It’s always nice to treat yourself to a special meal at your travel destination.
In Takamatsu, one of the highlights for foodies is fine dining with Olive-fed Wagyu Beef. Olives are a local specialty of Kagawa, and after olive oil is pressed, the cattle are raised on the olive pulp that is left over.
Let's take a look at the premium olive-fed beef that won the Honor Award at the National Wagyu Fair.
Olive-Fed Beef from Premium Japanese Black Cattle Raised in Kagawa Prefecture
Olive-Fed Beef was first created on the island of Shodoshima, Kagawa, in the Seto Inland Sea.
Actually, cattle breeding on Shodoshima has a long history. Around 700 A.D. the Emperor designated a national grazing area on Shodoshima. This was recorded in the Shoku Nihongi, a Japanese history text completed in 797.
In 1882, the raising and fattening of Wagyu and Sanuki cattle began. (Sanuki is the old name for Kagawa.)
Cows were used to plow the rice fields, and the cultivation of barley was popular on Shodoshima Island. The cattle that fed on barley produced high quality meat, and they were affectionately called Sanuki Beef in the Kyoto, Osaka, and Kobe areas.
There was a strong demand for cattle from Shodoshima, since beef products can be easily shipped by sea to the city of Kobe.
In addition, in 1907, Shodoshima was designated by the Ministry of Agriculture and Commerce as the first site in Japan to commercially grow olives.
The Sanuki Beef from Shodoshima and olives came together to create Olive-Fed Beef in 2010. We asked Mr. Masaki ISHII, the creator of Olive-Fed Beef, about the story behind it.
The oleic acid in olives increases the tenderness and ‘umami’ flavor of meat.
After passing through the olive groves on the sunny slopes, you will find Mr. Ishii's ranch.
In the barn, there are about 20 olive-fed cows with gentle eyes, leisurely feeding on hay. When Mr. Ishii patted their noses, they came close to him.
Mr. Ishii has been involved in raising Wagyu/Sanuki cattle for 50 years. He was confident about the quality of the meat, but the market price was not as good as that of “brand-name” cattle such as Kobe Beef.
With the number of livestock farmers decreasing, Mr. Ishii decided that he had to create a “brand-name” cattle unique to Kagawa Prefecture. Around the same time, the value of oleic acid was added to the evaluation standard at the National Wagyu Beef Fair, which is held every five years.
Oleic acid improves the tenderness and umami flavor of meat and is abundant in olives, a specialty of Kagawa Prefecture. After the olives are pressed for olive oil, the fruit still has a lot of nutrients left in it.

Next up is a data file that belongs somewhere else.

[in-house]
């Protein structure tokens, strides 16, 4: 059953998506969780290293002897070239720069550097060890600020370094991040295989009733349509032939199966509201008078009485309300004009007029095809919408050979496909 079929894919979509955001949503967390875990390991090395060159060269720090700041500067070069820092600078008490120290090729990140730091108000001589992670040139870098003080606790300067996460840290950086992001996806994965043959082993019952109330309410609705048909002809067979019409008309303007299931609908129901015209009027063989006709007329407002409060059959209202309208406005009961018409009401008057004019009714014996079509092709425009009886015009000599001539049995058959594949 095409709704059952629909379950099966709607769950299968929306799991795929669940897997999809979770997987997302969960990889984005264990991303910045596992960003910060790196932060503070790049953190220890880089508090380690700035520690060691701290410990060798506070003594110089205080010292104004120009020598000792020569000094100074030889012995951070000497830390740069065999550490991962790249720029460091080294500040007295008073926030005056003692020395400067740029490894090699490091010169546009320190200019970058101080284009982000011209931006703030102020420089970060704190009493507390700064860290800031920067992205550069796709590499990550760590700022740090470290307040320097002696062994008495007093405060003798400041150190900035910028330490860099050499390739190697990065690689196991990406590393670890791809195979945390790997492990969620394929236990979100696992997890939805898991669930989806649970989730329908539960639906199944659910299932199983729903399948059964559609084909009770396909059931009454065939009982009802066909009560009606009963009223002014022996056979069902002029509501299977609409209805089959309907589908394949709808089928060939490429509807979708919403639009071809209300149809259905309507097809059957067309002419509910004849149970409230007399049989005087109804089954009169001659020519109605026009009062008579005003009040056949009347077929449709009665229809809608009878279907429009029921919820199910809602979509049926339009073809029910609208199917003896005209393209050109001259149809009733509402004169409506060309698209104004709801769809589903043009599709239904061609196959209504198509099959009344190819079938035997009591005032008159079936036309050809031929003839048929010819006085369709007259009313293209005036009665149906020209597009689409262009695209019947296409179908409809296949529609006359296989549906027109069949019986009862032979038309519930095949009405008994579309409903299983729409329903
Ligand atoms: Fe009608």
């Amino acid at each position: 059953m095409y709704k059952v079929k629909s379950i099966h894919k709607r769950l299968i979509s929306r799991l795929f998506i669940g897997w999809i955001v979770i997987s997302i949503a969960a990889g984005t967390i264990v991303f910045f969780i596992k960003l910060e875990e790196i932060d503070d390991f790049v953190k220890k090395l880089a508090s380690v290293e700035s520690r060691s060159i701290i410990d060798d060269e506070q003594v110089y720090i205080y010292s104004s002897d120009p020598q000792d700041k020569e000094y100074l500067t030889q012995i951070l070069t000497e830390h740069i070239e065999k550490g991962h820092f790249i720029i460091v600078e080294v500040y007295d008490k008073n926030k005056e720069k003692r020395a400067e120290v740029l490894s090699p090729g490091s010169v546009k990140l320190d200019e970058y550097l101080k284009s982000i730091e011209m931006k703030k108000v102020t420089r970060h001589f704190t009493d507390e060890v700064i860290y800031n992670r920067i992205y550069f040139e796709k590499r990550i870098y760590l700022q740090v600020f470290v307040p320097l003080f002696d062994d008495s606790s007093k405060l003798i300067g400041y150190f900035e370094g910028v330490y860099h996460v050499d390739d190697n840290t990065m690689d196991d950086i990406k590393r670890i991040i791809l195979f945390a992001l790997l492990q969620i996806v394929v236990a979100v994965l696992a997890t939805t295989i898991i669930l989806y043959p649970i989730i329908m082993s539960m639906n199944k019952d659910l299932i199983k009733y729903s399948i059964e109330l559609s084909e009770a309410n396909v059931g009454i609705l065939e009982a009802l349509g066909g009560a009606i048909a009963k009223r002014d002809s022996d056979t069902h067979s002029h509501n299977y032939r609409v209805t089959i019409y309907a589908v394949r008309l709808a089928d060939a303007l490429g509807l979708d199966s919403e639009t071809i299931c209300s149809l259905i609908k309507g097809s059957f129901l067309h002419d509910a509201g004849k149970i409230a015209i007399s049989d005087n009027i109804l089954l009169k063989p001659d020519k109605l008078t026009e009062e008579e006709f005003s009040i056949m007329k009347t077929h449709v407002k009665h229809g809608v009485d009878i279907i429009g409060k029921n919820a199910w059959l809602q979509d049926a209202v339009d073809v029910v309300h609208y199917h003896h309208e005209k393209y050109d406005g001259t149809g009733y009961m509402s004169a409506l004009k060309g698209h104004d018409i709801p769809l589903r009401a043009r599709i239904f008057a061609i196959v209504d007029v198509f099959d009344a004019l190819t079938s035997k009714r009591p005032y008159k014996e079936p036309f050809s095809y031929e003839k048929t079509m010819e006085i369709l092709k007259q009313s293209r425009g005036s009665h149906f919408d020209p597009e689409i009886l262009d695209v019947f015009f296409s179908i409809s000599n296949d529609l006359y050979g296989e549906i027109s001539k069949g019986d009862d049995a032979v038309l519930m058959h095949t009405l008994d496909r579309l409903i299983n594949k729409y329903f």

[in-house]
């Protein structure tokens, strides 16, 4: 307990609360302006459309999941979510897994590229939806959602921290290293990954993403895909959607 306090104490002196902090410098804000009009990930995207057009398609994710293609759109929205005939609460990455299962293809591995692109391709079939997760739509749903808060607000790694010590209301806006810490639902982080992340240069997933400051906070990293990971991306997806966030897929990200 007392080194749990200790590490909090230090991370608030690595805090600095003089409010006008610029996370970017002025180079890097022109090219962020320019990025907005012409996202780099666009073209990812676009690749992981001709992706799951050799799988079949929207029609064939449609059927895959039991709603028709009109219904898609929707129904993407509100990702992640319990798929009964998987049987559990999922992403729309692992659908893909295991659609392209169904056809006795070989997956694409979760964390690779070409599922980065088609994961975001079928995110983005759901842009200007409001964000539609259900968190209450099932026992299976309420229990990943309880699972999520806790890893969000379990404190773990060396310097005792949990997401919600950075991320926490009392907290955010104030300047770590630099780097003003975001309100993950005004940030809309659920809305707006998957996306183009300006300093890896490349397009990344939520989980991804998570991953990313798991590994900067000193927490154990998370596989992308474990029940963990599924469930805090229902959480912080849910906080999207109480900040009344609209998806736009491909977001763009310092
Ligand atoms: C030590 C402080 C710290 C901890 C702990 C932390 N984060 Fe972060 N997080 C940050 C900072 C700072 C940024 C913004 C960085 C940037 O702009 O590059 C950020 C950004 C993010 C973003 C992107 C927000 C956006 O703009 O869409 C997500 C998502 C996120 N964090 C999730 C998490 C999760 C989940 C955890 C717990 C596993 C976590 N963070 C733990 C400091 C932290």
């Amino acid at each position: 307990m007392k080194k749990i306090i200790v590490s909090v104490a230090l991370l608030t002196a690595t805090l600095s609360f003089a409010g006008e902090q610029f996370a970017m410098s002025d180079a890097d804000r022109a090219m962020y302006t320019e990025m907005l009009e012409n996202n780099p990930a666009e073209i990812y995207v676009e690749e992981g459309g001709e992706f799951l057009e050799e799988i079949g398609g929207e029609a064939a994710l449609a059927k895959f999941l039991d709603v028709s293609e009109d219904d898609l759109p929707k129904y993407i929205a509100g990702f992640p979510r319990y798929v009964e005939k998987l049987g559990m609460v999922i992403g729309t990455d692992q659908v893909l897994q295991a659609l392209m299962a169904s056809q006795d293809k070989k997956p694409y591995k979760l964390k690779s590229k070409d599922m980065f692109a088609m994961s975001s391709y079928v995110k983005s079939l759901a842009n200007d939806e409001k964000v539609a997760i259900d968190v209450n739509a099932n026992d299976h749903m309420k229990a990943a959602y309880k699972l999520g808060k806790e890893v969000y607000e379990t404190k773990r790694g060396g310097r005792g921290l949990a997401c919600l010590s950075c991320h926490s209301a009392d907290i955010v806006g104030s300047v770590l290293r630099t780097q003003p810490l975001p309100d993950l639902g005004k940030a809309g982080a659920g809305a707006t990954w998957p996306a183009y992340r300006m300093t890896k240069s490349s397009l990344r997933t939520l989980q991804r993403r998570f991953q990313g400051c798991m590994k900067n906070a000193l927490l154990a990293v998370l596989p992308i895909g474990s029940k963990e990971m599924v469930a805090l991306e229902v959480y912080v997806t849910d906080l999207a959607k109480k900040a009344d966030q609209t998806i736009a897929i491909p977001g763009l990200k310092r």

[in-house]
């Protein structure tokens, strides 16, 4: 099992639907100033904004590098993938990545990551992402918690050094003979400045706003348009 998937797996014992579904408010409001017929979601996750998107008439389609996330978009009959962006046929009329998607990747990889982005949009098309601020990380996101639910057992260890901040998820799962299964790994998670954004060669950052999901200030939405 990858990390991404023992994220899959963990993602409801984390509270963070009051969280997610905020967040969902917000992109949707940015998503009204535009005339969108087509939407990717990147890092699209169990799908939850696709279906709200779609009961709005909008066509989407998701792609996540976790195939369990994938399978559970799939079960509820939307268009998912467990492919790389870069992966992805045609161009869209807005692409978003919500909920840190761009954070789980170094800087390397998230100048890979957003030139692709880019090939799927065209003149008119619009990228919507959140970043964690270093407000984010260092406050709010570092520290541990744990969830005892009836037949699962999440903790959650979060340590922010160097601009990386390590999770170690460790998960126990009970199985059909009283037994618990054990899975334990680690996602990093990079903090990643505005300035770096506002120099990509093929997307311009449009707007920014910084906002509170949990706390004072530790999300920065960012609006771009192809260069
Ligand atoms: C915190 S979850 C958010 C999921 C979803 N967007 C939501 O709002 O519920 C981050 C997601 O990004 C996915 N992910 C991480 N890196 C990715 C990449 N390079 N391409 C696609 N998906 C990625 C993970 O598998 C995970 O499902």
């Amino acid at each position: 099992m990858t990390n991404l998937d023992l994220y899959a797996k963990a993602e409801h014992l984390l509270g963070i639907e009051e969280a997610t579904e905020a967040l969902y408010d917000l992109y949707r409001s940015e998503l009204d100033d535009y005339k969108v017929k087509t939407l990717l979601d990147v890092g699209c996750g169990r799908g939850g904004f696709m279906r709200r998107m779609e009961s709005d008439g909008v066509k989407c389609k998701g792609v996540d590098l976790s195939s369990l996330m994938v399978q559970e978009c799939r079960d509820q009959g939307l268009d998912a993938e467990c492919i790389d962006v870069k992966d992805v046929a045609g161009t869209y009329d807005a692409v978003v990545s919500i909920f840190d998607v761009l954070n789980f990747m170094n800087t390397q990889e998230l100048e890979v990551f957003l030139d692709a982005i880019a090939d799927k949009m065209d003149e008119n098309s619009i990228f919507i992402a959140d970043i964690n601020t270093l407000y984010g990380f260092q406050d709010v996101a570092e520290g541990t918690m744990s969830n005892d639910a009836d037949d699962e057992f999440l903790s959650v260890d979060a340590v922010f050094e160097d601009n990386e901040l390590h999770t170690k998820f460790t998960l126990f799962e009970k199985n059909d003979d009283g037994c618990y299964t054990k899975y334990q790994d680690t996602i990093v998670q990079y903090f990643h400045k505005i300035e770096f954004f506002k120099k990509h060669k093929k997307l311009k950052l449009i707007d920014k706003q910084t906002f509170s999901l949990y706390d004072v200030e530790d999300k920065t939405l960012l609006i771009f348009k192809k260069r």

Mr. Ishii came up with the idea of feeding the Sanuki cattle feed mixed with olive pulp after pressing oil.
However, cows do not eat fresh olive since it has an astringent taste.
Taking a hint from drying persimmons to remove their astringency, he decided to dry olives to see what happened.
The olives’ astringency gave way to a sweet, caramel-like flavor, and the cows began to eat the dried olives.
After trying various locations for drying olives, he found that the coast where the north wind from the Seto Inland Sea hits was the best.
When the meat was presented at the Fair, it was not announced that the cattle had been fed on the olive byproduct. The marketers were surprised by the tenderness, the fattiness, and the intense umami flavor of the meat.
The effect of the olives was also proven by the statistical data; compared to average Wagyu Beef, the umami component of Olive-Fed Beef was 1.5 times greater, and the antioxidant component was two times greater.
Mr. Ishii called on Sanuki Wagyu producers to raise olive-fed cattle. As a result, the cattle ranchers spread from Shodoshima to all of Kagawa prefecture.
At Mr. Ishii's ranch, he feeds the cattle with olive pulp for more than two months before shipping.
After the cows are fed a specific amount of olive byproduct for a specified period of time, The Japan Meat Grading Association certifies the Olive-fed Beef of the Sanuki Wagyu cattle only with a meat quality grade of 3 (silver label), 4, or 5 (gold label).
The olive-fed cows’ manure is also turned into compost and used as fertilizer for the olive groves.
Until recently, the olive pulp left after pressing for olive oil had become industrial waste on Shodoshima, and it was not easy to dispose of. The olive cattle are also linked to Shodoshima's efforts to achieve environmental recycling-oriented agriculture.
Thanks to all the olive-fed cattle producers, we can enjoy the amazingly tasty meat!
Shodoshima, the birthplace of the Olive-fed Wagyu, is an island of rich nature and traditional scenery in harmony. It is dotted with popular tourist spots, such as Angel Road, Kankakei Gorge, and Olive Park, making it a beautiful travel destination.
▼Shodoshima Tourism Association (Official Site)
The Great Olive-Fed Beef Experience for Foodies in Takamatsu
In addition to steaks and grilled meats, you can find Olive-Fed Beef served in a wide variety of dishes at restaurants in Takamatsu.
Why not finish off your trip to Kagawa and Takamatsu with a sumptuous gourmet meal of Olive-Fed Beef?
Designated Restaurants for Olive-Fed Beef in Takamatsu
* From the official website of Olive-Fed Beef (Olive-Fed Wagyu Promotion Association)
Olive-Fed Beef Products to Take Home as Souvenirs from Kagawa and Takamatsu
At Kagawa Gift Shop Ritsurin-An, which sells local products of Kagawa prefecture, you can find Olive-Fed Beef products that will make your meals taste even better.
You can taste the delicious taste of Olive-Fed Beef at home while reminiscing about your trip to Kagawa, or you can share the memories of your trip with your family and friends.